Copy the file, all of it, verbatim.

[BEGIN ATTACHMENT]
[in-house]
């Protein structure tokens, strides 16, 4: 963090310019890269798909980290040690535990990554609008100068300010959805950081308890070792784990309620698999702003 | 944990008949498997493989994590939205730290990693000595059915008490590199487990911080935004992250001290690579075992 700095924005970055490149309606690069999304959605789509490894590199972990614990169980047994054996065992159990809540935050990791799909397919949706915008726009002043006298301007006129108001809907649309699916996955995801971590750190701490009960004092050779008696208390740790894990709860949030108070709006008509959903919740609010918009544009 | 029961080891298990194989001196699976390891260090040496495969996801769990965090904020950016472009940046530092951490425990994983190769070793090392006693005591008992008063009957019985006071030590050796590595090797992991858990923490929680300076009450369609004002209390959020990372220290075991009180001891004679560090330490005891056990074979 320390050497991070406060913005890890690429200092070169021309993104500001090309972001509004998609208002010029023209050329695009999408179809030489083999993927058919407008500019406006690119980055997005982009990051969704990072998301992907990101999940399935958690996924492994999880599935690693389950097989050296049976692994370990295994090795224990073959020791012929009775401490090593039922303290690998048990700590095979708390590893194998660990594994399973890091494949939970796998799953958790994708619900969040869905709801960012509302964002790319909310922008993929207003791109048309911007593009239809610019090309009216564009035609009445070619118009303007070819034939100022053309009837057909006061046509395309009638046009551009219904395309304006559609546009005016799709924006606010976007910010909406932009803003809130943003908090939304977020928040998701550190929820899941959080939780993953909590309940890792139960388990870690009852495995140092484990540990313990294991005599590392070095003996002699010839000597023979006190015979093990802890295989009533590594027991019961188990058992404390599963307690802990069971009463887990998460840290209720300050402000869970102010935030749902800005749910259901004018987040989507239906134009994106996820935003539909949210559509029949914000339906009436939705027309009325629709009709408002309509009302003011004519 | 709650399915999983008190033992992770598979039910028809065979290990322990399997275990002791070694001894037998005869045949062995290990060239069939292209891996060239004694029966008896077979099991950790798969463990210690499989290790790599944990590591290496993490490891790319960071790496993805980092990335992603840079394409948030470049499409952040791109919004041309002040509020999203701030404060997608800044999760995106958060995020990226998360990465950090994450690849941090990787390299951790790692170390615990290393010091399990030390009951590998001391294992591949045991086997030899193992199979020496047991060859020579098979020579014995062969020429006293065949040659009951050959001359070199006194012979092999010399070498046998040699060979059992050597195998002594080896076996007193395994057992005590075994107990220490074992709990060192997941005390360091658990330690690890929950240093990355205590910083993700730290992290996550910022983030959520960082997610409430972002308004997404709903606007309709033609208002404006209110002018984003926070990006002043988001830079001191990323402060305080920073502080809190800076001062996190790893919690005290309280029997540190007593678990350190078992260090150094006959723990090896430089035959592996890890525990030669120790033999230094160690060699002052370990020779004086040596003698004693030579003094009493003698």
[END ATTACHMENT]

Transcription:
[in-house]
């Protein structure tokens, strides 16, 4: 963090310019890269798909980290040690535990990554609008100068300010959805950081308890070792784990309620698999702003 | 944990008949498997493989994590939205730290990693000595059915008490590199487990911080935004992250001290690579075992 700095924005970055490149309606690069999304959605789509490894590199972990614990169980047994054996065992159990809540935050990791799909397919949706915008726009002043006298301007006129108001809907649309699916996955995801971590750190701490009960004092050779008696208390740790894990709860949030108070709006008509959903919740609010918009544009 | 029961080891298990194989001196699976390891260090040496495969996801769990965090904020950016472009940046530092951490425990994983190769070793090392006693005591008992008063009957019985006071030590050796590595090797992991858990923490929680300076009450369609004002209390959020990372220290075991009180001891004679560090330490005891056990074979 320390050497991070406060913005890890690429200092070169021309993104500001090309972001509004998609208002010029023209050329695009999408179809030489083999993927058919407008500019406006690119980055997005982009990051969704990072998301992907990101999940399935958690996924492994999880599935690693389950097989050296049976692994370990295994090795224990073959020791012929009775401490090593039922303290690998048990700590095979708390590893194998660990594994399973890091494949939970796998799953958790994708619900969040869905709801960012509302964002790319909310922008993929207003791109048309911007593009239809610019090309009216564009035609009445070619118009303007070819034939100022053309009837057909006061046509395309009638046009551009219904395309304006559609546009005016799709924006606010976007910010909406932009803003809130943003908090939304977020928040998701550190929820899941959080939780993953909590309940890792139960388990870690009852495995140092484990540990313990294991005599590392070095003996002699010839000597023979006190015979093990802890295989009533590594027991019961188990058992404390599963307690802990069971009463887990998460840290209720300050402000869970102010935030749902800005749910259901004018987040989507239906134009994106996820935003539909949210559509029949914000339906009436939705027309009325629709009709408002309509009302003011004519 | 709650399915999983008190033992992770598979039910028809065979290990322990399997275990002791070694001894037998005869045949062995290990060239069939292209891996060239004694029966008896077979099991950790798969463990210690499989290790790599944990590591290496993490490891790319960071790496993805980092990335992603840079394409948030470049499409952040791109919004041309002040509020999203701030404060997608800044999760995106958060995020990226998360990465950090994450690849941090990787390299951790790692170390615990290393010091399990030390009951590998001391294992591949045991086997030899193992199979020496047991060859020579098979020579014995062969020429006293065949040659009951050959001359070199006194012979092999010399070498046998040699060979059992050597195998002594080896076996007193395994057992005590075994107990220490074992709990060192997941005390360091658990330690690890929950240093990355205590910083993700730290992290996550910022983030959520960082997610409430972002308004997404709903606007309709033609208002404006209110002018984003926070990006002043988001830079001191990323402060305080920073502080809190800076001062996190790893919690005290309280029997540190007593678990350190078992260090150094006959723990090896430089035959592996890890525990030669120790033999230094160690060699002052370990020779004086040596003698004693030579003094009493003698």